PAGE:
Information Technology braces for spring thunderstorms

The month of March is so well known for its inclement weather that it has been dubbed “Weather Awareness Month.” Thunderstorms can do more damage than ruining picnic plans and sporting events, however. They can also be harmful to your computer.Will Hoffert of Tech’s Information Technology Services department agrees.

“Usually if lightning strikes or water damage occurs, it can be detrimental to your computer.”

Hoffert, the assistant academic computing supports manager at ITS, said that the best way to protect your computer from storm damage is to disconnect its power source. Internet cords and modems should also be unplugged.

Tech has seen firsthand the repercussions that thunderstorms can have on computers. Last year, Derryberry Hall was struck by lightning. When lightning hits a power cord, it overflows the circuits of the connected computers, causing a meltdown. In some cases, this can cause internal fires or melted circuit boards. In the case of Derryberry Hall, only the network cards of the computers were damaged and were able to be replaced.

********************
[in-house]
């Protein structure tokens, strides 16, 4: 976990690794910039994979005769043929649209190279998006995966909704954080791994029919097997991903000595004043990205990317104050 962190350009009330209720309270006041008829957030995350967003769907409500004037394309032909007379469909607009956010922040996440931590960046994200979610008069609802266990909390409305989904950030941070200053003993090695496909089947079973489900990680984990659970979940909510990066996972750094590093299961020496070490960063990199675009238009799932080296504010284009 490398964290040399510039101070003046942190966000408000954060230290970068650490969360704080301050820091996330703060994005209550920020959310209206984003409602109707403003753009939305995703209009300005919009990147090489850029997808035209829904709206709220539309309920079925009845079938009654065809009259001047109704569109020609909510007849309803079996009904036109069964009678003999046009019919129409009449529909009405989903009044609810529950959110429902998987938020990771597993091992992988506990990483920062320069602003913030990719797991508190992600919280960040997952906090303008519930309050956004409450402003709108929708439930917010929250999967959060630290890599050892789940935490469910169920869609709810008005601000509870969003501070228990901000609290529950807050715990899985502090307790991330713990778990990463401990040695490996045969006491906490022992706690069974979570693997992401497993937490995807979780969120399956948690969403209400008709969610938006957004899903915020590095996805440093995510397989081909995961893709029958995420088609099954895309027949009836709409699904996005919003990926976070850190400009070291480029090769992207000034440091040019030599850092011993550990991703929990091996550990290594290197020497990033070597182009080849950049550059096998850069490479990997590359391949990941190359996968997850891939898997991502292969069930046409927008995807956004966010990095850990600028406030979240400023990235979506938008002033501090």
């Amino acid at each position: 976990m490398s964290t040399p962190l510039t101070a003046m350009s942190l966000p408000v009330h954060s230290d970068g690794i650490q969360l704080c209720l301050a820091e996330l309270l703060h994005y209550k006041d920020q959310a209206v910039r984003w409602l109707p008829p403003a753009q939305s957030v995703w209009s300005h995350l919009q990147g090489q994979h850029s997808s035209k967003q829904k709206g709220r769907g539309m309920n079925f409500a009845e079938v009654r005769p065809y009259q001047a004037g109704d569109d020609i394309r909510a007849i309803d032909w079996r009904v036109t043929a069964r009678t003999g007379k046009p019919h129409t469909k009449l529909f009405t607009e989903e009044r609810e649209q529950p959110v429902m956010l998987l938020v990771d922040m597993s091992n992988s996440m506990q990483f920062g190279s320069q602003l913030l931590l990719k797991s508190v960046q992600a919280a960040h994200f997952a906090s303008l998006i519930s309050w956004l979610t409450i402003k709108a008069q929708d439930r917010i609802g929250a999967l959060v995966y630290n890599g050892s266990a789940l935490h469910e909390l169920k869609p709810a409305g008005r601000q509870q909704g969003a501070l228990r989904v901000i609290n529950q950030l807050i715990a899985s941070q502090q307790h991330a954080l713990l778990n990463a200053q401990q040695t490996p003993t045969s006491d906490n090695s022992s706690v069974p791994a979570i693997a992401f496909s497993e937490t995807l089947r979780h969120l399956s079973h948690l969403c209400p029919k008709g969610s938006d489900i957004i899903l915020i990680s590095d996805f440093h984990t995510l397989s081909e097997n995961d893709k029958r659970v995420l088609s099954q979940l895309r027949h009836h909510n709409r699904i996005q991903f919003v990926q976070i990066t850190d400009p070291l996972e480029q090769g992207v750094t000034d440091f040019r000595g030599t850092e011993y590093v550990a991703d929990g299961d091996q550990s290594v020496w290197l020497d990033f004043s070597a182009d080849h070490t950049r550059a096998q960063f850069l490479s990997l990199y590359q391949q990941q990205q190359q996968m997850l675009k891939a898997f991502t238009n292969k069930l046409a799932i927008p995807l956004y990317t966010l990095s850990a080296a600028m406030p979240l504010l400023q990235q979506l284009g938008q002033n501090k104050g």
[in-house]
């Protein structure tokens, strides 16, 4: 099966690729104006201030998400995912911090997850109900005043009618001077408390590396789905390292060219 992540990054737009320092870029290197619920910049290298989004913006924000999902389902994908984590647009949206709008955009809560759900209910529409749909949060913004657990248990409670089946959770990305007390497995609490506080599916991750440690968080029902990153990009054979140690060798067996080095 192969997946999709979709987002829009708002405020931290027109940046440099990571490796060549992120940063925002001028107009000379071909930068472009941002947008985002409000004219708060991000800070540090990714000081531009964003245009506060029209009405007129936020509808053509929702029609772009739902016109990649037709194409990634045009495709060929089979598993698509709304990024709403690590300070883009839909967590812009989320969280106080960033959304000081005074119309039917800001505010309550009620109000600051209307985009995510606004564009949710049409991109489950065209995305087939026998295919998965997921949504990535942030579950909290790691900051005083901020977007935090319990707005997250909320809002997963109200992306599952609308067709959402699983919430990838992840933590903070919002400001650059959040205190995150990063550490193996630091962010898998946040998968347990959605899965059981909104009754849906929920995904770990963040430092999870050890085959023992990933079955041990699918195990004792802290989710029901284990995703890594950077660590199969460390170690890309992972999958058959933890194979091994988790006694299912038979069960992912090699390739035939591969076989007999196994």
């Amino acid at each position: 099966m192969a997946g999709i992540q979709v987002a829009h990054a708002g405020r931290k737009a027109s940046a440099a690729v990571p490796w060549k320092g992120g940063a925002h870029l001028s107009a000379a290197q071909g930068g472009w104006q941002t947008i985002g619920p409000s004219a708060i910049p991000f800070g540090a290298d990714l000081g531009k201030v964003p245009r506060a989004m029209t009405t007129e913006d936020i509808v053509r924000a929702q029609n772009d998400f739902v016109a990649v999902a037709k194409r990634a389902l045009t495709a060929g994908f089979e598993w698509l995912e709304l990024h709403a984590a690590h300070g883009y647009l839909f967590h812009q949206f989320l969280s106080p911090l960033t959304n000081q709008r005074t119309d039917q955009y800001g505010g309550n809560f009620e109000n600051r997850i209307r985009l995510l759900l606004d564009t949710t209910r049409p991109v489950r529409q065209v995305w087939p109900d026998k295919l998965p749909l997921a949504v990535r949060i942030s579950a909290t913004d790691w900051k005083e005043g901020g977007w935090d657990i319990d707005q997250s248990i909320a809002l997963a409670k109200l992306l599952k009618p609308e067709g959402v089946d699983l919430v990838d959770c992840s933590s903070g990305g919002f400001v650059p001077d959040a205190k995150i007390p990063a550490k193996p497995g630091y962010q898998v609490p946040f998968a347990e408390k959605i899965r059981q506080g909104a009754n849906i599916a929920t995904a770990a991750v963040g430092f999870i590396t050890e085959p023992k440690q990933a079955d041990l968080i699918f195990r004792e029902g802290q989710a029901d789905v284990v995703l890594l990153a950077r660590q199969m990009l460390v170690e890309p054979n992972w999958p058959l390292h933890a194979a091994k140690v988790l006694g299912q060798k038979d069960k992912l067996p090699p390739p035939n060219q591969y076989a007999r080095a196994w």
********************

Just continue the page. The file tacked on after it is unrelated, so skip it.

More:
Tech Village has also been affected by inclement weather. According to Hoffert, Tech Village is often subjected to “brownouts.” These are partial power outages that only cut electricity off for a short amount of time. However, they can still be damaging to computers and other devices. Even ResNet could be affected by thunderstorms, Hoffert says, since a lot of its cables run underground.

Residents of dorm buildings are less likely to experience these effects of bad weather. They are more likely to be affected by construction work or other factors, according to Hoffert.

“We try to offer labs on campus for that purpose,” Hoffert said.

There are measures that students can take to protect their computers from potential inclement weather damage. Surge protectors offer some measure of protection. Also, for desktop computers, Hoffert recommends investing in battery backup. This protects against power glitches such as brownouts. “A lot of computers on campus we have purchased with battery backup,” Hoffert said.

Tech is, with the help of ResLife, in the process of updating its equipment to be more prepared for such instances.

If precautions are not taken and your computer is affected by a thunderstorm, it doesn’t necessarily mean that all hope is lost. “Usually it doesn’t mean your data is gone,” Hoffert said. “Talk to a computer technician. A lot of companies like Dell offer protection.” In some instances, as was the case at Derryberry Hall, only a part of the computer has been damaged and can be replaced. Some companies will even replace your entire computer if necessary.